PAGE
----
I woke up with the massive headache I’d had for over 24 hours. My one year old daughter, Sienna, had woken and was standing in her crib yelling for “Dada” (daddy) as loud as should could. I chuckled at her lack of patience as I climbed out of bed.
Opening her door, I greeted her with an enthusiastic “good morning” and was given a glare and a little smile.
“Daddy’s at work, sweetheart. He’ll be home later.” She thought for a moment and then reached her arms up for me to pick her up. She fussed as I changed her diaper.
Downstairs, she walked over to the front window and indicated that she wanted me to open the shades. When I did, I noticed that an animal had gotten into our garbage and shreds of trash were strewn across our lawn, into the street, and in the neighbor’s yard.
It always annoyed me that my husband put the garbage out by the road in trash bags instead of placing the trash bags in our garbage can. I texted him to tell him what had happened, partly out of annoyance.
“Make sure to pick it up right away so we don’t get in trouble,” he responded.
How can I manage picking up garbage right next to the street with a one year old along? And then the solution popped into my head—I would put her in her red Radio Flyer wagon and pull her along with me while I pushed the garbage can with my other hand, this way she couldn’t run into the street.
My hair was messy, having just woken up, and the little one was still in her purple elephant pattern pajamas. We trekked out to the street and I knelt down to begin picking up the remains of food, paper towels, and who knows what else, which was already being consumed by bugs.
This is so disgusting. Yuck! It had just rained and everything was soggy, smelly, and full of flies and ants.
The neighbor’s white garage door began to rumble open as Sienna chattered happily in the wagon.
Each morning our elderly neighbors left their home in town to go to their farmhouse. But this was two hours earlier than normal.
Mr. Neighbor had just recently either decided to be friendly with us again (after being mad at us for a few years over the fact that our walnut tree “got walnut juice” on his siding) or he had forgotten due to old age, probably the latter.
Clutching his brown cane, wearing brand new overalls, a white undershirt, worn brown work boots, and a tired green seed corn hat, he limped down his driveway with purpose.
“I saw the dog that did that,” he said as if he had been anticipating this conversation for a lifetime.
“Yep,” he said pointing to another neighbor’s house, “They never keep that dog tied up.”
“Oh I see,” I said with a smile, thinking of the other neighbor’s brand new puppy.
“You should really call the police about this,” he said angrily.
I glanced up at him from where I was picking up trash to see if he was serious. His piercing blue eyes told me he was dead serious.
“Well, we should really put our trash into a can so that animals can’t get to it. It’s really our fault,” I said, trying to smooth it over as I continued picking up a rotten onion.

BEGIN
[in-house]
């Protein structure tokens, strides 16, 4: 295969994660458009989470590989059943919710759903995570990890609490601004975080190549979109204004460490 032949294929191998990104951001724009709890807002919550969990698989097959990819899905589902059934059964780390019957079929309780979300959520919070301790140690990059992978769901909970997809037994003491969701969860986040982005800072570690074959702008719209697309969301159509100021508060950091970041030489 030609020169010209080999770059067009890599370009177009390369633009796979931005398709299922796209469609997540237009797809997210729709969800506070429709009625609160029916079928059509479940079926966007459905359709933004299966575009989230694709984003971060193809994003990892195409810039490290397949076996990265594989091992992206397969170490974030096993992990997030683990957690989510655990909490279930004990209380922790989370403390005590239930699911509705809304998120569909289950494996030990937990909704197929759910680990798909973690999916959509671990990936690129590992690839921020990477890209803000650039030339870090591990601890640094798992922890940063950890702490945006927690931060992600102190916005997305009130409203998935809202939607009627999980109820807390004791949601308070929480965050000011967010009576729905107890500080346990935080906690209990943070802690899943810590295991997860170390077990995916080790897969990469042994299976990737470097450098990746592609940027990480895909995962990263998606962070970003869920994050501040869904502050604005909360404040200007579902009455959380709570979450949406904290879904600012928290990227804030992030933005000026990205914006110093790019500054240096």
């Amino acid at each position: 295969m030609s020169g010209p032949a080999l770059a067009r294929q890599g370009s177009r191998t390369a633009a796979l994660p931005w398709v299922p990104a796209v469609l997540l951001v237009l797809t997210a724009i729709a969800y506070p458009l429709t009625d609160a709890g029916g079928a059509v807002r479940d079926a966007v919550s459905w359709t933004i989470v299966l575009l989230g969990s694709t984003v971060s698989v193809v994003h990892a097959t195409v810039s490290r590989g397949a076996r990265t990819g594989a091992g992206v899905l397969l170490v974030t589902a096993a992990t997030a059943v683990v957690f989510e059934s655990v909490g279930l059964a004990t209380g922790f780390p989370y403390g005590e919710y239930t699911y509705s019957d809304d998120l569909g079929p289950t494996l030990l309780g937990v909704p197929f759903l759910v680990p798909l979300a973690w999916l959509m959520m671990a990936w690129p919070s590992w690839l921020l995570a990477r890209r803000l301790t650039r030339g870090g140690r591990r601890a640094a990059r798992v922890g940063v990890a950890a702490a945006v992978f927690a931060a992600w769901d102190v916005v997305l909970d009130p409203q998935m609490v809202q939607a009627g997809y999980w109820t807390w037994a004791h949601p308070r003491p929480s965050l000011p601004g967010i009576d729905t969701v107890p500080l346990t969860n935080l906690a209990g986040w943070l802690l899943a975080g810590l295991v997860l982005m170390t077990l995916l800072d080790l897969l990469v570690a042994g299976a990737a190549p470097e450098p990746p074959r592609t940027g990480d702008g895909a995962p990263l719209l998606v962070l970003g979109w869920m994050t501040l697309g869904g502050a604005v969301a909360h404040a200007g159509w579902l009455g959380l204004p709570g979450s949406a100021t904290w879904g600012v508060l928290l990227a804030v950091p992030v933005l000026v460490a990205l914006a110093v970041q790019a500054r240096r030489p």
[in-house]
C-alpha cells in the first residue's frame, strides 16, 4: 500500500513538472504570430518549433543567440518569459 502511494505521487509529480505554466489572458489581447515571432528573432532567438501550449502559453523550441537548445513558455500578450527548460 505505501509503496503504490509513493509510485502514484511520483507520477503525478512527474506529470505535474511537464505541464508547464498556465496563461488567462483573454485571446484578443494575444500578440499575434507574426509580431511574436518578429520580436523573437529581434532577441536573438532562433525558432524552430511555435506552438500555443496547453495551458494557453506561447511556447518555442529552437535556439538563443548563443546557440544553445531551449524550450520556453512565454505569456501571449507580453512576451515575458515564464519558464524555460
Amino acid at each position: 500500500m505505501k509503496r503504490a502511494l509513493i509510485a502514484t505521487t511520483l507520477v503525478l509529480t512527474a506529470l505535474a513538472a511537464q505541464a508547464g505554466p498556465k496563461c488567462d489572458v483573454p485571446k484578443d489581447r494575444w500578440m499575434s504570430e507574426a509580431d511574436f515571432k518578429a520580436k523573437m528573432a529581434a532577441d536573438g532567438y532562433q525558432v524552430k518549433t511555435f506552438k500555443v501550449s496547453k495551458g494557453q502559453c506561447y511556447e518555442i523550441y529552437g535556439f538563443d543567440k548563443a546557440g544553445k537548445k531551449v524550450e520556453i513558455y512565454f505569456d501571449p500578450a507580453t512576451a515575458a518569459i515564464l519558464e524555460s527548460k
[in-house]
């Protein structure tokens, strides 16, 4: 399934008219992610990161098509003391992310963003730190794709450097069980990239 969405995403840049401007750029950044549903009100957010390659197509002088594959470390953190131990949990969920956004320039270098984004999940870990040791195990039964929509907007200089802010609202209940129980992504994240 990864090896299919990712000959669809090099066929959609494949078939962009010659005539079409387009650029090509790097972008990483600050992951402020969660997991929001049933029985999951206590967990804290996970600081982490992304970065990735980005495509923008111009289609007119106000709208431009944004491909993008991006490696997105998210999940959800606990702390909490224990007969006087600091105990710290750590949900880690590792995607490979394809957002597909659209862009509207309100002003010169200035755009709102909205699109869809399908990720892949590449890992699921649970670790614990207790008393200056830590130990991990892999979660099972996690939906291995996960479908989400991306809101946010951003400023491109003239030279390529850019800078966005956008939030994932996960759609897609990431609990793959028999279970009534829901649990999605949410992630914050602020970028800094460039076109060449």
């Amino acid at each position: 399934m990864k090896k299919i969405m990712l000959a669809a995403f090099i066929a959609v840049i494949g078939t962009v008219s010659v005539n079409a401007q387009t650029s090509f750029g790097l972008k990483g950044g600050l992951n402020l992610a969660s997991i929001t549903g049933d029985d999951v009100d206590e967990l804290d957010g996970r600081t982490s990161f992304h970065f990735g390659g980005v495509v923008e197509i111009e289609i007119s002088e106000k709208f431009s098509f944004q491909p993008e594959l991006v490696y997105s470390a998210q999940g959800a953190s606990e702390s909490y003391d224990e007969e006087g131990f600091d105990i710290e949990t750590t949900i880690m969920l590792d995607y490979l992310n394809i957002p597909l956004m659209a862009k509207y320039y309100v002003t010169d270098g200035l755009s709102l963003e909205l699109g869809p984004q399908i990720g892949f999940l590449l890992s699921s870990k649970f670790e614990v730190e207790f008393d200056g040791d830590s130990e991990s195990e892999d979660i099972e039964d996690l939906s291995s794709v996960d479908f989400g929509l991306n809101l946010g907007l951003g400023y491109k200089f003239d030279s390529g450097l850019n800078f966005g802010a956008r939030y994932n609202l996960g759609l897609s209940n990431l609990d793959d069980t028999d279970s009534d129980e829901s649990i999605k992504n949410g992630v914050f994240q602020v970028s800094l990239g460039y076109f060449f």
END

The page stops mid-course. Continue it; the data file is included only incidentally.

“I can’t believe you’re going to stand for this. It’s a law to keep your dog tied up and they’re breaking the law. I just can’t believe you’re not going to call the police,” he growled.
I was taken aback and frantically tried to think of how to respond. A million thoughts ran through my head.
It’s not worth creating conflict with the other neighbors over their puppy getting into our trash one time.
I can’t believe he’s serious about this.
How can I make him go away?
How can I calm him down and help him to understand that this isn’t a big deal?
“It’s ok,” I said with a smile, we’ll make sure to put our trash in a can from now on.
Anger rushed across his face as he turned to walk back to his house but then turned back around.
“This is going to happen again, you know. Do you want the dog to keep getting into your trash? You need to call the police and do something about this,” he tried to persuade me.
Sienna was silent, just staring and watching this all unfold.
I’m trying my best. Can’t he see that?
Just breathe. My anxiety was rising because conflict bothers me to the very core.
I continued to pull the wagon with me as I picked up the trash and stuffed it into a new sack. He pointed out everywhere that the trash had been scattered by the wind.
“There’s trash over there, and there, and way over there too,” he growled.
“Yeah, I’ll pick it all up,” I assured him.
He limped across the street to where an empty Mountain Dew bottle rested against the curb. He kicked the bottle across the street to me as if it were a soccer ball.
“Thanks,” I said as I placed all of the trash into the can.
He began walking back to his house with no word.
“Have a good day,” I said, trying to cheer him up.
“Well, how can I have a good day after this? You’re just going to let them get away with this. This is ridiculous!”
“Try not to let it ruin your day. I’ll tell my husband about it,” I said, not knowing what else to say.
“Ok,” he said with relief.
I pulled the wagon into the garage and stood for a moment with my hand over my eyes and took a deep breath.
It’s ok. It’s ok.
How can someone be so unhappy like that?
How is something like this worth the cost of his peace?
I looked down at Sienna and realized she had seen and heard it all. She may not have understood what was happening, but her silence indicated that she definitely knew there was conflict.
“I love you,” I said wearily as I gave her a kiss on the forehead.